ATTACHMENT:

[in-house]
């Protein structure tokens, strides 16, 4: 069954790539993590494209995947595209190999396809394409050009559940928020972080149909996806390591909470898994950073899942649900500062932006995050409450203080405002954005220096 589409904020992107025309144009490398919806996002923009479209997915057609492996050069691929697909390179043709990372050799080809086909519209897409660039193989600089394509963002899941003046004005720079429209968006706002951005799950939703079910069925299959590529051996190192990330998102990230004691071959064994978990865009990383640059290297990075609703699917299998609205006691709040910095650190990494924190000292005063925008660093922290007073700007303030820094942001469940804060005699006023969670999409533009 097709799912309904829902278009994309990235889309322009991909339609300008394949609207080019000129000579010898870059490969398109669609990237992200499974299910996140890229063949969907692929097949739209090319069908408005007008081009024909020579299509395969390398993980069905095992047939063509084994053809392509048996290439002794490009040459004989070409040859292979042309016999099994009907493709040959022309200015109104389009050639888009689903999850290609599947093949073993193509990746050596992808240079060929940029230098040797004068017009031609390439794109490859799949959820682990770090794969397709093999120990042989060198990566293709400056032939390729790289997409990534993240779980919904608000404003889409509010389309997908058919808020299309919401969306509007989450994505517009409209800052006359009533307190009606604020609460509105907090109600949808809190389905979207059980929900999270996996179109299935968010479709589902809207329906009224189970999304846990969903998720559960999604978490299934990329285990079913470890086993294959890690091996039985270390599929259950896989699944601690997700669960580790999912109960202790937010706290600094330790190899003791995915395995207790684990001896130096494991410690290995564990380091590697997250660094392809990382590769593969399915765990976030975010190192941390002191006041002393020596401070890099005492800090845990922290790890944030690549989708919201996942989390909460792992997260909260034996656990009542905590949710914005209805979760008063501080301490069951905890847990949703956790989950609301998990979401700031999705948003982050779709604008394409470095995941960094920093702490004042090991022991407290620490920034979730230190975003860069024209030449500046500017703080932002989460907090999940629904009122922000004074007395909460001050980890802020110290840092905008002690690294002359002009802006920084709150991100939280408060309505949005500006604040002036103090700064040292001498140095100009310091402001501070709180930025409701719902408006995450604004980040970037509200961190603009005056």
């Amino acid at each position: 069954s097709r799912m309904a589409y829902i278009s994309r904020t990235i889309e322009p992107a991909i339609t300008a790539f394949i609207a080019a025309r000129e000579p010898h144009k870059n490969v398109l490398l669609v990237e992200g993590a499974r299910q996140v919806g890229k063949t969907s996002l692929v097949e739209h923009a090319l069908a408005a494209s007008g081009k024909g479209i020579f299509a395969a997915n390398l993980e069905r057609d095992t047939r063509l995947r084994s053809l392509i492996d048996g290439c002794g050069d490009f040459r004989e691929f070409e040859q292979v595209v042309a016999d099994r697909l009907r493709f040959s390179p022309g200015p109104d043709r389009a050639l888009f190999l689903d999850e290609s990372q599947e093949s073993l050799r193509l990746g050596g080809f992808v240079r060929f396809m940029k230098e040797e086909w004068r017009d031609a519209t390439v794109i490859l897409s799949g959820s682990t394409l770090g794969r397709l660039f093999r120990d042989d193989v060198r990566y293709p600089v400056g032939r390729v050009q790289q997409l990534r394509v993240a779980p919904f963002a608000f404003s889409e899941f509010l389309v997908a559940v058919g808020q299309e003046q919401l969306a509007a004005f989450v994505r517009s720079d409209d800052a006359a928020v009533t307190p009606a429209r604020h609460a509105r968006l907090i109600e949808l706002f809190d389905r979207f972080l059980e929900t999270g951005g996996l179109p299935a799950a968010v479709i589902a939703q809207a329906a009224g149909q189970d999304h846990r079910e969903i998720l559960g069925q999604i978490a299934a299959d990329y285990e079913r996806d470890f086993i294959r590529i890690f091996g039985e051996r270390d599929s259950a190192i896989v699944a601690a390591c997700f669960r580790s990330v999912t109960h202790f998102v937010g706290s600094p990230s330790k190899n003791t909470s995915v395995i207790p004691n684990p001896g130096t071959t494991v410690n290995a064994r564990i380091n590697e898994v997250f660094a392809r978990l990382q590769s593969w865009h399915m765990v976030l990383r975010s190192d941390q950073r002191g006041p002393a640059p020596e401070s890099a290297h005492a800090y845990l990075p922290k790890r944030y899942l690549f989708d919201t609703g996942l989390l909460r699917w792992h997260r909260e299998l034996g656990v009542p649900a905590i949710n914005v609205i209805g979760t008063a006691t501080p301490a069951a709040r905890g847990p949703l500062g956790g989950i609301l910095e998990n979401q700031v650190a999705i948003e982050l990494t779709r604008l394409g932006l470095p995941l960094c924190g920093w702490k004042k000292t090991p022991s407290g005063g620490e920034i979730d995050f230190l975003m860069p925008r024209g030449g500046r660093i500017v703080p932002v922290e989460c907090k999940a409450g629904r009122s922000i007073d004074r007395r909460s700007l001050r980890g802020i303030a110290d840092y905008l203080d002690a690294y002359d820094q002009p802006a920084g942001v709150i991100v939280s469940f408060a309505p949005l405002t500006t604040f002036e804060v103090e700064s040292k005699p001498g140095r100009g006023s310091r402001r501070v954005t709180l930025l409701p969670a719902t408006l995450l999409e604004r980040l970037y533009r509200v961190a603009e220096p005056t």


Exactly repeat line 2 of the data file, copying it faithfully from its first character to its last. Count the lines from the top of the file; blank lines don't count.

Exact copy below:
């Protein structure tokens, strides 16, 4: 069954790539993590494209995947595209190999396809394409050009559940928020972080149909996806390591909470898994950073899942649900500062932006995050409450203080405002954005220096 589409904020992107025309144009490398919806996002923009479209997915057609492996050069691929697909390179043709990372050799080809086909519209897409660039193989600089394509963002899941003046004005720079429209968006706002951005799950939703079910069925299959590529051996190192990330998102990230004691071959064994978990865009990383640059290297990075609703699917299998609205006691709040910095650190990494924190000292005063925008660093922290007073700007303030820094942001469940804060005699006023969670999409533009 097709799912309904829902278009994309990235889309322009991909339609300008394949609207080019000129000579010898870059490969398109669609990237992200499974299910996140890229063949969907692929097949739209090319069908408005007008081009024909020579299509395969390398993980069905095992047939063509084994053809392509048996290439002794490009040459004989070409040859292979042309016999099994009907493709040959022309200015109104389009050639888009689903999850290609599947093949073993193509990746050596992808240079060929940029230098040797004068017009031609390439794109490859799949959820682990770090794969397709093999120990042989060198990566293709400056032939390729790289997409990534993240779980919904608000404003889409509010389309997908058919808020299309919401969306509007989450994505517009409209800052006359009533307190009606604020609460509105907090109600949808809190389905979207059980929900999270996996179109299935968010479709589902809207329906009224189970999304846990969903998720559960999604978490299934990329285990079913470890086993294959890690091996039985270390599929259950896989699944601690997700669960580790999912109960202790937010706290600094330790190899003791995915395995207790684990001896130096494991410690290995564990380091590697997250660094392809990382590769593969399915765990976030975010190192941390002191006041002393020596401070890099005492800090845990922290790890944030690549989708919201996942989390909460792992997260909260034996656990009542905590949710914005209805979760008063501080301490069951905890847990949703956790989950609301998990979401700031999705948003982050779709604008394409470095995941960094920093702490004042090991022991407290620490920034979730230190975003860069024209030449500046500017703080932002989460907090999940629904009122922000004074007395909460001050980890802020110290840092905008002690690294002359002009802006920084709150991100939280408060309505949005500006604040002036103090700064040292001498140095100009310091402001501070709180930025409701719902408006995450604004980040970037509200961190603009005056």